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14 JAN 2021

MOSCOW: The acceleration of the Earth's rotation is expected to make 2021 shorter than the previous year and possibly prompt a subtraction of 1 second from Coordinated Universal Time (UTC), Sputnik has learned from the Russian Metrological Institute of Technical Physics and Radio Engineering, which includes Russia's time signal authority.

On the turn of 2021, media frequented quoting scientists as saying that the Earth rotated progressively faster, making a standard day shorter than 24 hours. According to reports, 2020 contained 28 shortest days in history (since the start of metrological observations in 1960), and July 19 was recorded 1.4 milliseconds shorter than normal. The trend is reportedly expected to continue in the coming year.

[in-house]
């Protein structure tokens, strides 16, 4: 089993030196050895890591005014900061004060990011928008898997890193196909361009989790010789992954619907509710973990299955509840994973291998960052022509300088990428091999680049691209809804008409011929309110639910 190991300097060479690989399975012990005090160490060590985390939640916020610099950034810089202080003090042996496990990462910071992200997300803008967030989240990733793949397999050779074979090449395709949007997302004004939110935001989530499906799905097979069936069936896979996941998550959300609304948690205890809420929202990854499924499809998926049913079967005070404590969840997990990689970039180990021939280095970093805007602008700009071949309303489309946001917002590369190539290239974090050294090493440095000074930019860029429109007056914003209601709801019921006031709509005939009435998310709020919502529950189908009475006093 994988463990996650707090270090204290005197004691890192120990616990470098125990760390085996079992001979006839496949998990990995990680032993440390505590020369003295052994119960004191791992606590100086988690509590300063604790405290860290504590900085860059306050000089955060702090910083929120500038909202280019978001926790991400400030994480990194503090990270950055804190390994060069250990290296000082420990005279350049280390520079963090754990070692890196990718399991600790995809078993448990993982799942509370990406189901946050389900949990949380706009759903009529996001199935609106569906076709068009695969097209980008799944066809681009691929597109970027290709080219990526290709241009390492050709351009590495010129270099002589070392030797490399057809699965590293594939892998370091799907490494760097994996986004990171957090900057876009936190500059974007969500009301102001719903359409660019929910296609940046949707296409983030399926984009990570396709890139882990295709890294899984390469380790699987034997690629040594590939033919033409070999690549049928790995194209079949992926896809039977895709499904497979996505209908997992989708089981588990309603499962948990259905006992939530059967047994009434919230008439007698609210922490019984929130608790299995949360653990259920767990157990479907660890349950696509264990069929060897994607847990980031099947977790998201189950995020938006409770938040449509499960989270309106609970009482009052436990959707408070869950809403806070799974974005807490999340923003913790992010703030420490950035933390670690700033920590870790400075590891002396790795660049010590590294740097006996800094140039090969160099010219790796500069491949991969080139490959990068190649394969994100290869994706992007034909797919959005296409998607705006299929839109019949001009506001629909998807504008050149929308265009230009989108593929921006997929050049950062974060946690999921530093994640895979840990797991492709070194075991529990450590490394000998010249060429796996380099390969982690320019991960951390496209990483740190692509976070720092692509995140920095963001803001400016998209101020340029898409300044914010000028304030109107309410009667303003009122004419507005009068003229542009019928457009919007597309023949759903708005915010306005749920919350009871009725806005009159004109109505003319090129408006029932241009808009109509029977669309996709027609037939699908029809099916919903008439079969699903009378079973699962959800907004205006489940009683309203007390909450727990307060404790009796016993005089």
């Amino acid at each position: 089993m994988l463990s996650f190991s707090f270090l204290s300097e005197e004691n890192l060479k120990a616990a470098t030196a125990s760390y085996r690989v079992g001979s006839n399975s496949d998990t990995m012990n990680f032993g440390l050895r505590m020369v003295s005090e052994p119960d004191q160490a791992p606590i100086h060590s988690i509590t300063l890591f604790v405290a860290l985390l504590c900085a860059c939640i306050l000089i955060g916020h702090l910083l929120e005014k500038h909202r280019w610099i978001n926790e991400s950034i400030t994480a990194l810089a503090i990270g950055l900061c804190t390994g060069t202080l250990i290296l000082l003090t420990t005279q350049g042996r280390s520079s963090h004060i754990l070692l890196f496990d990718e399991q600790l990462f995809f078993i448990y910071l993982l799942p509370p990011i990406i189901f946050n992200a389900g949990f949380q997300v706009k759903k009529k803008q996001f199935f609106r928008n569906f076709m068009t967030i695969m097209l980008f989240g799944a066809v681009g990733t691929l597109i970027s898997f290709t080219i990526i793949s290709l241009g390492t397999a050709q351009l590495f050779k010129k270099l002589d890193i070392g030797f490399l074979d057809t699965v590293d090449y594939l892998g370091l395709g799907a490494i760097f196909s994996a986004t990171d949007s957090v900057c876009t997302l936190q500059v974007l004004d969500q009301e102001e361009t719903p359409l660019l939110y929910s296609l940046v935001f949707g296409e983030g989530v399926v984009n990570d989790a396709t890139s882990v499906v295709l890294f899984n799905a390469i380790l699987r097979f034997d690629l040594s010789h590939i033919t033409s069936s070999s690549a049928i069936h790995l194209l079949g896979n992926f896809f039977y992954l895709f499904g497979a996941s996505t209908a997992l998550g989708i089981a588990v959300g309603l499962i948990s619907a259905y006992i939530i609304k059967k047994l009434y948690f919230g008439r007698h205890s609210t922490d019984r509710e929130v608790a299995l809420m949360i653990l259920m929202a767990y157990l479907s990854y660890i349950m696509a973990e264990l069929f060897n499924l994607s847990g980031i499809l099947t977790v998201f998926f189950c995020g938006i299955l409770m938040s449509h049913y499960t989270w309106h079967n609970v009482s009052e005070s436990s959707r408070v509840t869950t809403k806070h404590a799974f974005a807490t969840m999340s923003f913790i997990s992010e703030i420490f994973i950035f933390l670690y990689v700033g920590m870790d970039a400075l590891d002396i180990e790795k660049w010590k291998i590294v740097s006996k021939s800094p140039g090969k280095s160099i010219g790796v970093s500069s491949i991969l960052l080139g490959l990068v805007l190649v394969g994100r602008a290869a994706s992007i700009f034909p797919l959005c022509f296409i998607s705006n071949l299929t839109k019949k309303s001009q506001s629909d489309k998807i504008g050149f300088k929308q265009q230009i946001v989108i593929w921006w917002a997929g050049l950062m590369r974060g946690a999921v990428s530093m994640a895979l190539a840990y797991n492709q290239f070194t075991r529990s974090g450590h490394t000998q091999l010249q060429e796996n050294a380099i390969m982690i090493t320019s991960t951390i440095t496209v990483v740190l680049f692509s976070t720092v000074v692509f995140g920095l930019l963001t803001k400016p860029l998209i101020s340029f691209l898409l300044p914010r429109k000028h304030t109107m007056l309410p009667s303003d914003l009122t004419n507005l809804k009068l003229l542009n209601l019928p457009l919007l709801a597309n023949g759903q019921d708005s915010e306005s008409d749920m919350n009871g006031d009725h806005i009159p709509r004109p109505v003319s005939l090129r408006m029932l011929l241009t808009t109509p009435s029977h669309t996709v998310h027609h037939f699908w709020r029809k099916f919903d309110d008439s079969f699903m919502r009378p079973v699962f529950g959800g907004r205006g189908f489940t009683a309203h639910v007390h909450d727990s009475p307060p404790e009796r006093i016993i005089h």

"Indeed, the preliminary forecast is yes (the day will become shorter), but only if the current pace of acceleration of the Earth's rotation is preserved," a spokesperson for the Russian institute said.

For decades, the Earth rotated around its axis faster than in 24 hours (one atomic day), and scientists used to add 1 second to UTC every 18 months on average to balance the difference. The rotational period of Earth around its axis is called a stellar day, or UT1.

"Over the past four years, the difference between the stellar day and the atomic day almost vanished, so there was no need to add extra seconds to UTC. If the acceleration of the Earth's rotation continues at the same pace, we may end up needing not to add, but subtract seconds from UTC," the spokesperson said.

Since 1972, a total of 27 seconds were added to UTC to balance the universal time. The first balancing second was added on July 1, 1972 and the last one overnight January 1, 2017. -Bernama

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